can transfer heat to air or heat to fluid (such as water or glycol) to carry the heat away
In most air conditioning systems geared for cooling, the principal refrigerant is chilled water. Air passes
through a coil of chilled liquid and the heat is transferred from the air to the chilled water. The chilled water
is cycled through so that chilled water is always present as air comes through. This type of environmental
temperature maintenance is the most common in offices, homes, and retail outlets.
Air conditioners allow for precise regulation of air temperature and humidity level in more confined spaces.
Air conditioners are used in homes, small buildings and some offices and the units vary in size and practical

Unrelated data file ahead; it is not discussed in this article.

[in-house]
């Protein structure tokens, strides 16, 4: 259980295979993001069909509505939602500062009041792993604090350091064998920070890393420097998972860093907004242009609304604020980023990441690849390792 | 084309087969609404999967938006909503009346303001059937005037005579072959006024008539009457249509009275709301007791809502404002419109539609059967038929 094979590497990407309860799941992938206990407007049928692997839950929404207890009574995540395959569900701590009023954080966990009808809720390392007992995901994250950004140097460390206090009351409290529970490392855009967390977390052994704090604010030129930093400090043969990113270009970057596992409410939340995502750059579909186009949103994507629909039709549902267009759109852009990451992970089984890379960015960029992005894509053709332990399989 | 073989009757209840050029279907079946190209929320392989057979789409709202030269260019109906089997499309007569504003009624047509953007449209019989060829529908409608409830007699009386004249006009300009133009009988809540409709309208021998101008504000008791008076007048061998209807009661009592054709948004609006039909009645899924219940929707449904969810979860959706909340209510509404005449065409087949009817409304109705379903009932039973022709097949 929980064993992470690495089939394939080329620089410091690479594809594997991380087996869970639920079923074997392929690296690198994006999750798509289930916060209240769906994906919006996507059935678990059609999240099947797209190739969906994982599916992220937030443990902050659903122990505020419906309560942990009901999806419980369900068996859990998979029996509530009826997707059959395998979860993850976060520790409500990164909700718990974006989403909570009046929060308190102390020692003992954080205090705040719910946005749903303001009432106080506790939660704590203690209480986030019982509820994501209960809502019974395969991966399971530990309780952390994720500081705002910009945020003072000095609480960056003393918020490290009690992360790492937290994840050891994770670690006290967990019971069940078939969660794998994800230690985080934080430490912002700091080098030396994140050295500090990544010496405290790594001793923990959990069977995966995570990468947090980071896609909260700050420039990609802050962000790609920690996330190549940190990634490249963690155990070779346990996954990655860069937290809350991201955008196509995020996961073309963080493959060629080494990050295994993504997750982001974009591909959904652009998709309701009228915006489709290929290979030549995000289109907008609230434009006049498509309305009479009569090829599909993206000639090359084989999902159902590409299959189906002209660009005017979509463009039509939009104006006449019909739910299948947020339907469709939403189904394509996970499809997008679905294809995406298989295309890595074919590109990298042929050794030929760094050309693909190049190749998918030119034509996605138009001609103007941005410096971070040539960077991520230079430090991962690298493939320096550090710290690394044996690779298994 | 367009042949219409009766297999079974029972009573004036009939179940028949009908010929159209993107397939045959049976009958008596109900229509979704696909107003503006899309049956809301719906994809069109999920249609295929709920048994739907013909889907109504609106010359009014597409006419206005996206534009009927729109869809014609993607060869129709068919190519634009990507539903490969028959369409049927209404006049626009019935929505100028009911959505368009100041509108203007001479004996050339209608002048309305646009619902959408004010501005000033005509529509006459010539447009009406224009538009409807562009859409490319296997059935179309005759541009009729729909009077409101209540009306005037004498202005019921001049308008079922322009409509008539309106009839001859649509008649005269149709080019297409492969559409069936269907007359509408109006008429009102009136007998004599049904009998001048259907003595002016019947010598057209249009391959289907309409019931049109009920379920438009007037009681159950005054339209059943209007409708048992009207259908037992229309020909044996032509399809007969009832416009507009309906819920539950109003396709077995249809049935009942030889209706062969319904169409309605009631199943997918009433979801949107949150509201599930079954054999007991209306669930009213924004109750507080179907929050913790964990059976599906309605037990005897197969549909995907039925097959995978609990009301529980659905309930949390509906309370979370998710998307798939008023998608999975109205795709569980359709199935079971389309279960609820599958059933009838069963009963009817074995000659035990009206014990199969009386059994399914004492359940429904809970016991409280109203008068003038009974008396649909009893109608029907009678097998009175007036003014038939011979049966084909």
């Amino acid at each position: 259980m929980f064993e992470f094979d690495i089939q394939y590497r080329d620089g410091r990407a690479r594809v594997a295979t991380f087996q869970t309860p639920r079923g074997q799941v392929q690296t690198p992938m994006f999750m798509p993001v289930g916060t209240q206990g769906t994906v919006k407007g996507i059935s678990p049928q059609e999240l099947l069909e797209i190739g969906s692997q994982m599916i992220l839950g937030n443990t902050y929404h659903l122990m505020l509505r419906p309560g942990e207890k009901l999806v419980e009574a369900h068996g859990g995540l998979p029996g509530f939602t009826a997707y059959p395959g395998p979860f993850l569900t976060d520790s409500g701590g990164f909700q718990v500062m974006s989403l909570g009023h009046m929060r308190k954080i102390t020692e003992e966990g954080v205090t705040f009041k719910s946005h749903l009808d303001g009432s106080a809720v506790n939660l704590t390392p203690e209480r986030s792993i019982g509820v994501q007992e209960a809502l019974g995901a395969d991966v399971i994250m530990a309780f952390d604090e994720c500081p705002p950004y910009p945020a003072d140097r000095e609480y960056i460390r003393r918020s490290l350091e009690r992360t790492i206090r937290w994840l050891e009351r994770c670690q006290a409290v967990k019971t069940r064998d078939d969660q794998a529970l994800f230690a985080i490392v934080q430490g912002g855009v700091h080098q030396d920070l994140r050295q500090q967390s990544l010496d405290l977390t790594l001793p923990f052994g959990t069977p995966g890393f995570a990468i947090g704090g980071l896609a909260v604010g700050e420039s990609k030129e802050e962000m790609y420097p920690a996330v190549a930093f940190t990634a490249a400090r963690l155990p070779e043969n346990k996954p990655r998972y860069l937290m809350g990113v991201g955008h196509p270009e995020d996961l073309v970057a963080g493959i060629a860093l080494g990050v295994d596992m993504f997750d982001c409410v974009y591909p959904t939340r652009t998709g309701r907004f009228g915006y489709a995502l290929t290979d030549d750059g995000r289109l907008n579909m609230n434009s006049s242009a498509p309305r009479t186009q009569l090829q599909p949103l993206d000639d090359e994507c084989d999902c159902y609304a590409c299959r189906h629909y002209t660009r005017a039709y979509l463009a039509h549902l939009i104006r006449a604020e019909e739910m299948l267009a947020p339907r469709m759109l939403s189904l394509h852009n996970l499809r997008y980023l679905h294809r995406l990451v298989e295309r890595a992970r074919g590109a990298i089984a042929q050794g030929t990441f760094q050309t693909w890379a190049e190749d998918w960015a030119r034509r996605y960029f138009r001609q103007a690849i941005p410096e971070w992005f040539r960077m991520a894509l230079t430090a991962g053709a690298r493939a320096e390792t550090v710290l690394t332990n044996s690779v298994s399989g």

A chiller removes heat from a liquid through a vapour-compression or absorption refrigeration cycle. This
cooled liquid flows through pipes in a building and passes through coils in air handlers and fan-coil units
cooling and dehumidifying the air in the building. There are two types of chillers – air-cooled or watercooled. Air-cooled chillers are usually outside and consist of condenser coils cooled by fan-driven air.
Water-cooled chillers are usually inside a building, and heat from these chillers is carried by re-circulating
water to a heat sink such as an outdoor cooling tower.
Chiller driven refrigerant has applications in cooling equipment and other manufacturing processes, such as
MRI machines, assembly processes and tooling equipment. Air-cooled chillers are used commercially and
in industrial facilities to cool fluids and dehumidify air in larger venues, such as factory floors, arenas and
larger facilities like hotels.